You spoke of our activity in Birmingham as extreme. At first I was rather disappointed that fellow clergymen would see my nonviolent efforts as those of an extremist. I started thinking about the fact that I stand in the middle of two opposing forces in the Negro community. One is a force of complacency made up of Negroes who, as a result of long years of oppression, have been so completely drained of self-respect and a sense of "somebodiness" that they have adjusted to segregation, and a few Negroes in the middle class who, because of a degree of academic and economic security, and at points they profit from segregation, have unconsciously become insensitive to the problems of the masses. The other force is one of bitterness and hatred and comes perilously close to advocating violence. It is expressed in the various black nationalist groups that are springing up over the nation, the largest and best known being Elijah Muhammad‚s Muslim movement. This movement is nourished by the contemporary frustration over the continued existence of racial discrimination. It is made up of people who have lost faith in America, who have absolutely repudiated Christianity, and who have concluded that the white man in an incurable "devil."

The Negro has many pent-up resentments and latent frustrations. He has to get them out. So let him march sometime; let him have his prayer pilgrimages to the city hall; understand why he must have sit-ins and freedom rides. If his repressed emotions do not come out in these nonviolent ways, they will come out in ominous expressions of violence. This is not a threat; it is a fact of history. So I have not said to my people, "Get rid of your discontent." But I have tried to say that this normal and healthy discontent can be channeled through the creative outlet of nonviolent direct action.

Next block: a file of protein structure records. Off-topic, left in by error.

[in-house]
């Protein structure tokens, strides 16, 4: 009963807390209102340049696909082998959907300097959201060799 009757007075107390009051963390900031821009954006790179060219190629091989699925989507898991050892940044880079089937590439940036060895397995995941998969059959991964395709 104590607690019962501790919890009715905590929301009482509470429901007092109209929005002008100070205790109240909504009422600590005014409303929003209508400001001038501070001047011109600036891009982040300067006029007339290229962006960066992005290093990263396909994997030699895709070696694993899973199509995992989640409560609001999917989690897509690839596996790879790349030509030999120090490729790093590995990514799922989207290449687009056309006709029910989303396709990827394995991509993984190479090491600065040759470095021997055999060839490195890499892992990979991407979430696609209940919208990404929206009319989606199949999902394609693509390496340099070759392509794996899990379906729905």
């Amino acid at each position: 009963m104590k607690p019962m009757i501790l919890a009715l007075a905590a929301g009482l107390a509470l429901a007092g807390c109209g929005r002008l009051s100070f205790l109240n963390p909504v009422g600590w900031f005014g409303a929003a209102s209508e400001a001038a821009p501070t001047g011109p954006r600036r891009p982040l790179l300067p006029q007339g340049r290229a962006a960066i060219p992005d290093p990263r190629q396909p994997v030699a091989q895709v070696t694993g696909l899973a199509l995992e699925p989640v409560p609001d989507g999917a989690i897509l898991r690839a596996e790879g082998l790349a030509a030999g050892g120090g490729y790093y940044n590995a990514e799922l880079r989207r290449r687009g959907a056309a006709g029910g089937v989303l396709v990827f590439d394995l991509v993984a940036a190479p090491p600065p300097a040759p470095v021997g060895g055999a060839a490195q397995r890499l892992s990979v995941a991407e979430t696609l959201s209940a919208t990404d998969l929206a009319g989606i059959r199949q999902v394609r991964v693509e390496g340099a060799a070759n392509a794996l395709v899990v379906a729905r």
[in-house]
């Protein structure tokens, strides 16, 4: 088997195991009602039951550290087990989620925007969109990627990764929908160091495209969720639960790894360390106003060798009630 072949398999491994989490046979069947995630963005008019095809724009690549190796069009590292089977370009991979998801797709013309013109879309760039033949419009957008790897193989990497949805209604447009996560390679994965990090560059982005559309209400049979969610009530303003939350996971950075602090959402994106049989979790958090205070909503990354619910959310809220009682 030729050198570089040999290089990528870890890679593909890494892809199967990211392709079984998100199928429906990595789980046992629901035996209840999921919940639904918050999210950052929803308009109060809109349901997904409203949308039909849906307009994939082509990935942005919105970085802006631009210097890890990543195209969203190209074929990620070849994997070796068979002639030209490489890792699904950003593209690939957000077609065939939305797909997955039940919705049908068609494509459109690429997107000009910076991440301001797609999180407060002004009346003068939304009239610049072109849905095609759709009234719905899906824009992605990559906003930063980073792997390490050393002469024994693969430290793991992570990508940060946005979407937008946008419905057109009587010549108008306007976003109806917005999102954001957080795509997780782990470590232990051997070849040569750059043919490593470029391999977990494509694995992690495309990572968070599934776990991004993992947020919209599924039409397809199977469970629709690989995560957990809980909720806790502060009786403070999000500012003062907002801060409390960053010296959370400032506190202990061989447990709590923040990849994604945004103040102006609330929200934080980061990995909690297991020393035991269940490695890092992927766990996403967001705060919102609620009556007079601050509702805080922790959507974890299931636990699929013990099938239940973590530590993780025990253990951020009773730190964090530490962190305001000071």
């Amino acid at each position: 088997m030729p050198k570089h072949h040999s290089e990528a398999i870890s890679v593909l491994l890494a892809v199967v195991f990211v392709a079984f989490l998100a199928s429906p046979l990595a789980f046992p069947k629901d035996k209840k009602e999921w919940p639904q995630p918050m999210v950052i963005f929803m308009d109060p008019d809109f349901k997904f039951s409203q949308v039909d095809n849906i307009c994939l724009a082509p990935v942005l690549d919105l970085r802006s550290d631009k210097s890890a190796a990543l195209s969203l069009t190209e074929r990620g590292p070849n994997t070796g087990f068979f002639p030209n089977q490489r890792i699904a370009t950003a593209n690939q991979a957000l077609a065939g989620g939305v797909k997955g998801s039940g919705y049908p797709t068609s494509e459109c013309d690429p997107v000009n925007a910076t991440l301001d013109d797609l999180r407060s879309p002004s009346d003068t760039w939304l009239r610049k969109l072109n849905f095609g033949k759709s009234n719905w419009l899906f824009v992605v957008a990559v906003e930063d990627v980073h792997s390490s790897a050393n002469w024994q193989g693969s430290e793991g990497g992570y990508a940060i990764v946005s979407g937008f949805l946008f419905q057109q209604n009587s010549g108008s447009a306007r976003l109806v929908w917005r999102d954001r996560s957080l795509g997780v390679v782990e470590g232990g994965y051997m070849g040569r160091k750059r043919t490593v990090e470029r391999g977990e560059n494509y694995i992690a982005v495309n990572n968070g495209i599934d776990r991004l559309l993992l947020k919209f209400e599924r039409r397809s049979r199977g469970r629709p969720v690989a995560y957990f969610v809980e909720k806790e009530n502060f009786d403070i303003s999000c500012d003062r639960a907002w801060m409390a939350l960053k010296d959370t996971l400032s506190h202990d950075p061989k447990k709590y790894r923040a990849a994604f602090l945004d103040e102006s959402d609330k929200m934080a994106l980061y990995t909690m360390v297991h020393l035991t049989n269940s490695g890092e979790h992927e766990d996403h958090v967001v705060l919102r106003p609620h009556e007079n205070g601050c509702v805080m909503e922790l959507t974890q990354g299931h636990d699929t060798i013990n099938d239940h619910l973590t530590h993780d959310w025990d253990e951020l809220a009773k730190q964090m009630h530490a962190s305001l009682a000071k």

In spite of my shattered dreams of the past, I came to Birmingham with the hope that the white religious leadership in the community would see the justice of our cause and, with deep moral concern, serve as the channel through which our just grievances could get to the power structure. I had hoped that each of you would understand. But again I have been disappointed. I have heard numerous religious leaders of the South call upon their worshippers to comply with a desegregation decision because it is the law, but I have longed to hear white ministers say follow this decree because integration is morally right and the Negro is your brother. In the midst of blatant injustices inflicted upon the Negro, I have watched white churches stand on the sideline and merely mouth pious irrelevancies and sanctimonious trivialities. In the midst of a mighty struggle to rid our nation of racial and economic injustice, I have heard so many ministers say, "Those are social issues with which the Gospel has no real concern," and I have watched so many churches commit themselves to a completely other-worldly religion which made a strange distinction between body and soul, the sacred and the secular.